Respiratory findings in workers not exposed to air pollutants.
Zuskin-E; Schachter-EN; Mustajbegovic-J; Kern-J; Bradic-V
J Occup Environ Med 1996 Sep; 38(9):912-919
A study was conducted examining lung function and pulmonary symptoms in workers not exposed to noxious agents. Respiratory symptoms and ventilatory capacity were assessed in 806 transport, office, maintenance, and sales workers without known exposures to occupational respiratory irritants. Significantly higher prevalences of chronic cough, phlegm, and bronchitis were seen in male smokers compared with nonsmokers. The incidence of asthma was similar in the workers and a community based referent group. Significantly higher prevalences of chronic respiratory symptoms were seen in male smokers 40 years of age or older compared with younger smokers. Acute respiratory symptoms including cough, dyspnea, and irritation and dryness of the throat were reported only by smokers. Significant increases in across shift measurements were seen for forced vital capacity, forced expiratory volume at 1 second, and forced expiratory flow rates at 50% and the last 25% of the vital capacity. These changes did not differ significantly between workers of different ages or those with different durations of employment. The authors conclude that workers not exposed to noxious agents have lung function similar to that of referents and that smoking appears to be the most significant risk factor related to the development of lung disease in this group of workers.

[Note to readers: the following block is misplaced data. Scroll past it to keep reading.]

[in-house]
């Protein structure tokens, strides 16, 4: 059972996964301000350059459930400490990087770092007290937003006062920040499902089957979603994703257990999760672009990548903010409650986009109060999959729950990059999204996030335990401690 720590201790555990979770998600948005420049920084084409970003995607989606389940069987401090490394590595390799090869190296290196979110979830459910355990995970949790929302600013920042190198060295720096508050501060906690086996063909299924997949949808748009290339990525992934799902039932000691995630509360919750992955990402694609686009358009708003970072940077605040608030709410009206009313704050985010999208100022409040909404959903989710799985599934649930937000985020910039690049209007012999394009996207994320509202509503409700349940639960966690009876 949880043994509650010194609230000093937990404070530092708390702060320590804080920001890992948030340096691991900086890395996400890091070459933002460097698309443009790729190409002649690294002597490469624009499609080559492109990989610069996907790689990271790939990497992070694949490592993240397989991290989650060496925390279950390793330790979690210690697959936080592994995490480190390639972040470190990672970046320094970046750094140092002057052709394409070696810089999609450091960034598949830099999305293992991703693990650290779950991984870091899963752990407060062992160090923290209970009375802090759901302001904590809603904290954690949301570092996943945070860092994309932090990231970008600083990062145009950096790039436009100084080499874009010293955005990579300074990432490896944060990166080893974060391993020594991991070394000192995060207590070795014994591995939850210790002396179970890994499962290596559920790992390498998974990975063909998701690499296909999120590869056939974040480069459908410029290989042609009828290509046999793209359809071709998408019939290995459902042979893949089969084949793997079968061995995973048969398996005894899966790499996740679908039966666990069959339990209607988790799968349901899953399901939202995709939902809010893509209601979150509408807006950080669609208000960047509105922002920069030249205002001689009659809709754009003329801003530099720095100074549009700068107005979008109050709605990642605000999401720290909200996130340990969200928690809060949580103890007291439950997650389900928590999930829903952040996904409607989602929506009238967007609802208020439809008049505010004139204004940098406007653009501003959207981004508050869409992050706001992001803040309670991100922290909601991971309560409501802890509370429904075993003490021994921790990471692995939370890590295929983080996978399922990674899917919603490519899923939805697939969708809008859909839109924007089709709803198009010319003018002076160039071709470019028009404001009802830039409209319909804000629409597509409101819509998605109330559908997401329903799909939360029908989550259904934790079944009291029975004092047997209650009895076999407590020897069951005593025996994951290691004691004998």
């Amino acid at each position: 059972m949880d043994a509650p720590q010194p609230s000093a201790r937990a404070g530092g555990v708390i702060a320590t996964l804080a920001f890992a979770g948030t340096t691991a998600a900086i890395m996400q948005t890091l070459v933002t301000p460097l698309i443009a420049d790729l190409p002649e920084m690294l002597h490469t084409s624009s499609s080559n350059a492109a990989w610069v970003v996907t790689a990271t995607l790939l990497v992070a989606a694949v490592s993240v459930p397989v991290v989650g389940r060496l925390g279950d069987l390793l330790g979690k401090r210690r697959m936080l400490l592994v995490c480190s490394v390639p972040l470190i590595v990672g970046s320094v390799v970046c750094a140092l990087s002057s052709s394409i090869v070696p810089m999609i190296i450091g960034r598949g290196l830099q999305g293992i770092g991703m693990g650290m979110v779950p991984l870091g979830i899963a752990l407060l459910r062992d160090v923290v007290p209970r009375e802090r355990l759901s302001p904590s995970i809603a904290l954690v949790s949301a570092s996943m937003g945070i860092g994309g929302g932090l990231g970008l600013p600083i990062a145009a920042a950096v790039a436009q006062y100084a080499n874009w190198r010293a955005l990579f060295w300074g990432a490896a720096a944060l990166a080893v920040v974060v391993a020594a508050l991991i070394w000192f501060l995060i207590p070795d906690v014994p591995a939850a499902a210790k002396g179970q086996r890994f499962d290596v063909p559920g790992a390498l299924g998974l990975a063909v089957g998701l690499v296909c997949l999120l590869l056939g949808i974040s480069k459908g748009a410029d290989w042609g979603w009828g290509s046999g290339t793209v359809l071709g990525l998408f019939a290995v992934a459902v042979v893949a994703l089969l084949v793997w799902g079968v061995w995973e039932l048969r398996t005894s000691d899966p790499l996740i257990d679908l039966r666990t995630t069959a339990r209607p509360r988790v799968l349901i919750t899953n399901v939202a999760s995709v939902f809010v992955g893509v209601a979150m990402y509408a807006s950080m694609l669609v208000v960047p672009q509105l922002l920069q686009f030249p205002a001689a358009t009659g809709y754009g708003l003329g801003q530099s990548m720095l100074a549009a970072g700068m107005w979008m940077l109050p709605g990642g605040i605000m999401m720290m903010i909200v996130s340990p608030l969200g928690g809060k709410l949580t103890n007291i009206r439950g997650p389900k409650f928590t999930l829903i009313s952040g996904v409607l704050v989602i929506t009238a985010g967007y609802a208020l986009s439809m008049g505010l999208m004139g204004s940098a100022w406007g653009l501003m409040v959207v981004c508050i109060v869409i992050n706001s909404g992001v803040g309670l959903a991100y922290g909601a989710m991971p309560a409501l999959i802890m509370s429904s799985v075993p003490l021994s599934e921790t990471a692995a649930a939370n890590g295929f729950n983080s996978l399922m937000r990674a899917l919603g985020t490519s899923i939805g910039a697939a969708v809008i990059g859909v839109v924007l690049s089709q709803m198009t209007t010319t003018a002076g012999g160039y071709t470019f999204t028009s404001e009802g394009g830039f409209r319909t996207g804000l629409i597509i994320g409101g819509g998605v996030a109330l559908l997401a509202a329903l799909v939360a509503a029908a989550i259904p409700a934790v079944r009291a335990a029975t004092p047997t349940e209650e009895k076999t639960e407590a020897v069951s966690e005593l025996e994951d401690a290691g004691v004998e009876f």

NIOSH-Publication; NIOSH-Grant; Pulmonary-system-disorders; Lung-function; Worker-health; Epidemiology; Cigarette-smoking; Physiological-effects; Age-factors; Respiratory-system-disorders; Health-survey; Risk-factors
Medicine Mount Sinai Medical Center One Gustave L Levy Place New York, NY 10029
Journal of Occupational and Environmental Medicine
Mount Sinai School of Medicine, New York, New York